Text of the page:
How to Successfully Align my Organization? Starting a project for an automated insurance fraud detection system.
This ebook is for insurance professionals that acknowledge fraud and high risks are a challenge for your organization. It helps you to lay the foundation for your project and provides you with an approach on how you can get the various stakeholders on board in order to make your anti-fraud project a success.
Why read this ebook? This ebook is for insurance professionals that acknowledge fraud and high risks are a challenge for your organization. You have by now defined the issue and uncovered your organizationâ€™s weak spots, of which fraudsters will seamlessly take advantage. Also, you acknowledged that you (and fraudsters) are working in a digital insurance working space, which requires fraud fighting technology accordingly. Now what? Aligning your organization and the key stakeholders of the various departments that need be involved can be a cumbersome process. At the end of the day, internal alignment (and commitment!) is a crucial factor in making your anti-fraud project a success. Who should be involved in your quest for a solution for automated fraud detection and risk analysis? How can you create a constructive and supportive environment for success? This ebook can be used as a guide to align your organization in the fight against fraud. A solution for automated fraud detection and risk mitigation helps insurers to improve combined ratios, lower loss ratios, enables straight through processing (STP/fast track) and helps to become digital. This will result in healthy (profitable) portfolios and contributes to an honest insurance industry. A fraud fighting culture and fraud awareness are essential to these objectives.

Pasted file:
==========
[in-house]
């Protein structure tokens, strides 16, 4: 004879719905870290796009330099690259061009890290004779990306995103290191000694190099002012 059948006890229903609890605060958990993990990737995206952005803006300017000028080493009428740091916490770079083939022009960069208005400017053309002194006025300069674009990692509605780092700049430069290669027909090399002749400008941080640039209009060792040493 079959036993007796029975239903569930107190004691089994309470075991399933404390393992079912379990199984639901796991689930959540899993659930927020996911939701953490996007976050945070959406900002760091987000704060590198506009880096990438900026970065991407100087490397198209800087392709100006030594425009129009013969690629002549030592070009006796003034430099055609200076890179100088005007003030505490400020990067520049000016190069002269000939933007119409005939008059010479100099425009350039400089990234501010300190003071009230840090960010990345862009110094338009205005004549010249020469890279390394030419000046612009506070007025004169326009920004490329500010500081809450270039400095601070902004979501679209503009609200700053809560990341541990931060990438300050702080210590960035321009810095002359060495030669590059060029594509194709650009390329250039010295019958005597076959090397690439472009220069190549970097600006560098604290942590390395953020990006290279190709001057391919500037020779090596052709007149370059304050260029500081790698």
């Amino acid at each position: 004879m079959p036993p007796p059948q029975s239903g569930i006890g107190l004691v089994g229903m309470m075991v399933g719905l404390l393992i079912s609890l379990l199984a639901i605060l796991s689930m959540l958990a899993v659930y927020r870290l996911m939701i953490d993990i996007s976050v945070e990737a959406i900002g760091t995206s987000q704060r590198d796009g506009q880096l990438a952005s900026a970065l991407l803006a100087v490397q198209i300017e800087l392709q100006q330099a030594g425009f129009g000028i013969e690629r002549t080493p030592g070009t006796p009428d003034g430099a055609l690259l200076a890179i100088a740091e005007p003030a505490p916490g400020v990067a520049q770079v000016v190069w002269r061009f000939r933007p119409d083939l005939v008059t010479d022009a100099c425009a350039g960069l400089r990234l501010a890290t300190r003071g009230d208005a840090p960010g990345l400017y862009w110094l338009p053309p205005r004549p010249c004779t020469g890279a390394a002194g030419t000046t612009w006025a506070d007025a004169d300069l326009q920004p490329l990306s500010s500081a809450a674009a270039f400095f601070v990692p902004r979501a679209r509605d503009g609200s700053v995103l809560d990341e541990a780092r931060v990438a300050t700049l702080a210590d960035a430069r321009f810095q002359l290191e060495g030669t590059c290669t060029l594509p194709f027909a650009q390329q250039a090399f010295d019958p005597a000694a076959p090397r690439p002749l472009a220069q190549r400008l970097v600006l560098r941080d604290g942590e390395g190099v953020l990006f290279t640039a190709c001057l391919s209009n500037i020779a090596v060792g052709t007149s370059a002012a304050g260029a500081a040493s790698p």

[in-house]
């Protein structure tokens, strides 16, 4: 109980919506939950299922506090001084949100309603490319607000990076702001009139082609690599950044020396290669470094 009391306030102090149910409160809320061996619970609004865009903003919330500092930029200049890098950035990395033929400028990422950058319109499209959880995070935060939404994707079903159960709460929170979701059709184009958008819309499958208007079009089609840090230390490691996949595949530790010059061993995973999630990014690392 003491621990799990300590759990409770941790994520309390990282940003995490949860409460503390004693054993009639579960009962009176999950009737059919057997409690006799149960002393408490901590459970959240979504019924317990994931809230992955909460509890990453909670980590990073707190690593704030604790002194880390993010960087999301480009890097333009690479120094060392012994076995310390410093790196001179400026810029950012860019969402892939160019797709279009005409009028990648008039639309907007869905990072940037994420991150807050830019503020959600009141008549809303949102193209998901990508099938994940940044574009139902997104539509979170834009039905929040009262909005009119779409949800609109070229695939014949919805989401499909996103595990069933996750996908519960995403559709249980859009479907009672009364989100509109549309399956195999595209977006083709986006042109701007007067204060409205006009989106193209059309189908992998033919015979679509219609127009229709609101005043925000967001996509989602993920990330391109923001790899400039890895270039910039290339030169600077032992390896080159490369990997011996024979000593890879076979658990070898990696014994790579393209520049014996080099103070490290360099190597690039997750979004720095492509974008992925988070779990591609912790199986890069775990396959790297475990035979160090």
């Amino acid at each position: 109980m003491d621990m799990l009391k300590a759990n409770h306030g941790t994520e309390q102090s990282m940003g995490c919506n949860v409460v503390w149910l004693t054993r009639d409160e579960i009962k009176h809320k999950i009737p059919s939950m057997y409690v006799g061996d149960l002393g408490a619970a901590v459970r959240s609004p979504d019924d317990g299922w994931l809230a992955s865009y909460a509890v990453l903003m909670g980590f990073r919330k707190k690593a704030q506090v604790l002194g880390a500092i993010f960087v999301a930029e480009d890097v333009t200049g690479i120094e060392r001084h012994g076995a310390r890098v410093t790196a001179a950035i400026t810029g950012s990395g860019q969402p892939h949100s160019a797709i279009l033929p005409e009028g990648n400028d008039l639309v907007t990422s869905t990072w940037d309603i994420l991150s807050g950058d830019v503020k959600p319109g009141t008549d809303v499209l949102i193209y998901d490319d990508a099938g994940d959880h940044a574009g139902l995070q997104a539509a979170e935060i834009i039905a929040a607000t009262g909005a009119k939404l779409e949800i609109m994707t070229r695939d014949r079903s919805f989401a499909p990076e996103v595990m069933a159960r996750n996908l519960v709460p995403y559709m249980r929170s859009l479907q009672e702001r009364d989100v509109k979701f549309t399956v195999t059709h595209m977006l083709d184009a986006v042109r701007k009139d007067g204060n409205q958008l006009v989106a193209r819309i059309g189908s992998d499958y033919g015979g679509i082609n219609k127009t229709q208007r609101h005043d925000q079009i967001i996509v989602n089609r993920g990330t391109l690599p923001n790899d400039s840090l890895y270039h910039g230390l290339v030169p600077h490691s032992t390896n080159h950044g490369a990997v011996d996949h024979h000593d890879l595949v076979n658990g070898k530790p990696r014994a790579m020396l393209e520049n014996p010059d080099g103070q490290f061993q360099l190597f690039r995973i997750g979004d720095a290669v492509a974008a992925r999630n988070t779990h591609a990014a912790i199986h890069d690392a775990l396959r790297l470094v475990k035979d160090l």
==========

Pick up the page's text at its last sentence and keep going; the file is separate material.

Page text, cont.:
An anti-fraud project is of interest for the entire organization. The right stakeholders should be involved at the right time, with most suitable approach. This ebook helps you to lay the foundation for your project and provides you with an approach on how you can get the various stakeholders on board in order to make it a success. Get started!
Topics 01 Intro Why read this ebook?
06 Role of management Management guides and facilitates
02 The reason: a fine-meshed net The reason for starting a project
07 Internal stakeholder Who, when and why involve?
03 The Business case What does it include?
08 Joint preparations You make the best start together
04 When to start? The right time to start a project
09 Conclusion Involvement leads to success
05 Who is the client? About internal clients
The reason: a finemeshed net Claim handlers regularly come across claims in which something turns out to be incorrect. Often this first signal proves to be correct and the handler is on the track of something. But high work pressure means that the handler just asks a few questions and the issue slides through the meshing of the network. Can this improve? Can we make the network more finemeshed? Can we improve the prevention of fraud risks entering the portfolio and can we improve the recognition of fraud during claim handling? Usually the answer is yes!
JOHN IS EXPENSIVE Johnâ€™s delivery van is reported to the company as stolen. The insurance policy was concluded recently. The name of the policyholder was checked manually in the fraud register, but this did not yield a result. As a result of the claim notice, the policy was reviewed and it turned out that the policyholder had not provided the company with correct information. His business turned out to be registered abroad, which would have been a reason not to accept the policy. It also turned out to be a courier business. This would always lead to additional conditions or an excess. Finally, it turned out that the name of the policyholder was entered incorrectly in the system, so that the fraud register check had taken place under the wrong name. A new check revealed that the policyholder had recently been involved in a series of deliberate collisions with the aim of defrauding the insurance company.